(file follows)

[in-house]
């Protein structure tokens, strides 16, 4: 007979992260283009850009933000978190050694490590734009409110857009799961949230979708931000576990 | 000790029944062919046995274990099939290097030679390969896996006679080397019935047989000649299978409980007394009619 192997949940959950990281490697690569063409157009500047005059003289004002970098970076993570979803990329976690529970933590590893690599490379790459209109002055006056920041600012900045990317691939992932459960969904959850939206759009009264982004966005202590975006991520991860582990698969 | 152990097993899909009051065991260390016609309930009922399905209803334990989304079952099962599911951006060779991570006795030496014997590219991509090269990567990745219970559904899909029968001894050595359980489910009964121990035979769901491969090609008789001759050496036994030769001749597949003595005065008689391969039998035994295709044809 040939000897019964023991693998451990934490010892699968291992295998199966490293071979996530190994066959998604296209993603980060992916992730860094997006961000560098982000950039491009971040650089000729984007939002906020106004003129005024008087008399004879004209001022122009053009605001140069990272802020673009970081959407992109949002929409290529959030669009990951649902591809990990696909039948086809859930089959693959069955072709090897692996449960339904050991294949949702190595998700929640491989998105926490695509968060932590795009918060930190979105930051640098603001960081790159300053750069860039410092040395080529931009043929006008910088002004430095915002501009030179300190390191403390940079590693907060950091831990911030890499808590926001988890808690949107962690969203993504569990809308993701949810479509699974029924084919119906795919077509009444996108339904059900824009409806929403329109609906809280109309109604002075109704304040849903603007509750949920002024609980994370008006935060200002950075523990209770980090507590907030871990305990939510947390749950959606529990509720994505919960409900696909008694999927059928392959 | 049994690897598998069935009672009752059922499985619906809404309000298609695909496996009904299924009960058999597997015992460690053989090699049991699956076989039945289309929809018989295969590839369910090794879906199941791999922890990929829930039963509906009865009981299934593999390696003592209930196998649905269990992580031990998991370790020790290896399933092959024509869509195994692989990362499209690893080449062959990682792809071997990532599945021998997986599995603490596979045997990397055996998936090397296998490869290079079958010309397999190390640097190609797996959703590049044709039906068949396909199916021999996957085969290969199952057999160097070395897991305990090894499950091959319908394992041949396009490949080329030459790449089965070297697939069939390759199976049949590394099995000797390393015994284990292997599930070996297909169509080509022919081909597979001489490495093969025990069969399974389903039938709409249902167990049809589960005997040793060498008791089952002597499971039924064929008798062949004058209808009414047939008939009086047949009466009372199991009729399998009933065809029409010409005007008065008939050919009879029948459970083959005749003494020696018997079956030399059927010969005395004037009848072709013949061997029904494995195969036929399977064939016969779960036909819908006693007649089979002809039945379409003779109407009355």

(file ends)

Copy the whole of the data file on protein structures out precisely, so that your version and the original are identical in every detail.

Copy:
[in-house]
């Protein structure tokens, strides 16, 4: 007979992260283009850009933000978190050694490590734009409110857009799961949230979708931000576990 | 000790029944062919046995274990099939290097030679390969896996006679080397019935047989000649299978409980007394009619 192997949940959950990281490697690569063409157009500047005059003289004002970098970076993570979803990329976690529970933590590893690599490379790459209109002055006056920041600012900045990317691939992932459960969904959850939206759009009264982004966005202590975006991520991860582990698969 | 152990097993899909009051065991260390016609309930009922399905209803334990989304079952099962599911951006060779991570006795030496014997590219991509090269990567990745219970559904899909029968001894050595359980489910009964121990035979769901491969090609008789001759050496036994030769001749597949003595005065008689391969039998035994295709044809 040939000897019964023991693998451990934490010892699968291992295998199966490293071979996530190994066959998604296209993603980060992916992730860094997006961000560098982000950039491009971040650089000729984007939002906020106004003129005024008087008399004879004209001022122009053009605001140069990272802020673009970081959407992109949002929409290529959030669009990951649902591809990990696909039948086809859930089959693959069955072709090897692996449960339904050991294949949702190595998700929640491989998105926490695509968060932590795009918060930190979105930051640098603001960081790159300053750069860039410092040395080529931009043929006008910088002004430095915002501009030179300190390191403390940079590693907060950091831990911030890499808590926001988890808690949107962690969203993504569990809308993701949810479509699974029924084919119906795919077509009444996108339904059900824009409806929403329109609906809280109309109604002075109704304040849903603007509750949920002024609980994370008006935060200002950075523990209770980090507590907030871990305990939510947390749950959606529990509720994505919960409900696909008694999927059928392959 | 049994690897598998069935009672009752059922499985619906809404309000298609695909496996009904299924009960058999597997015992460690053989090699049991699956076989039945289309929809018989295969590839369910090794879906199941791999922890990929829930039963509906009865009981299934593999390696003592209930196998649905269990992580031990998991370790020790290896399933092959024509869509195994692989990362499209690893080449062959990682792809071997990532599945021998997986599995603490596979045997990397055996998936090397296998490869290079079958010309397999190390640097190609797996959703590049044709039906068949396909199916021999996957085969290969199952057999160097070395897991305990090894499950091959319908394992041949396009490949080329030459790449089965070297697939069939390759199976049949590394099995000797390393015994284990292997599930070996297909169509080509022919081909597979001489490495093969025990069969399974389903039938709409249902167990049809589960005997040793060498008791089952002597499971039924064929008798062949004058209808009414047939008939009086047949009466009372199991009729399998009933065809029409010409005007008065008939050919009879029948459970083959005749003494020696018997079956030399059927010969005395004037009848072709013949061997029904494995195969036929399977064939016969779960036909819908006693007649089979002809039945379409003779109407009355």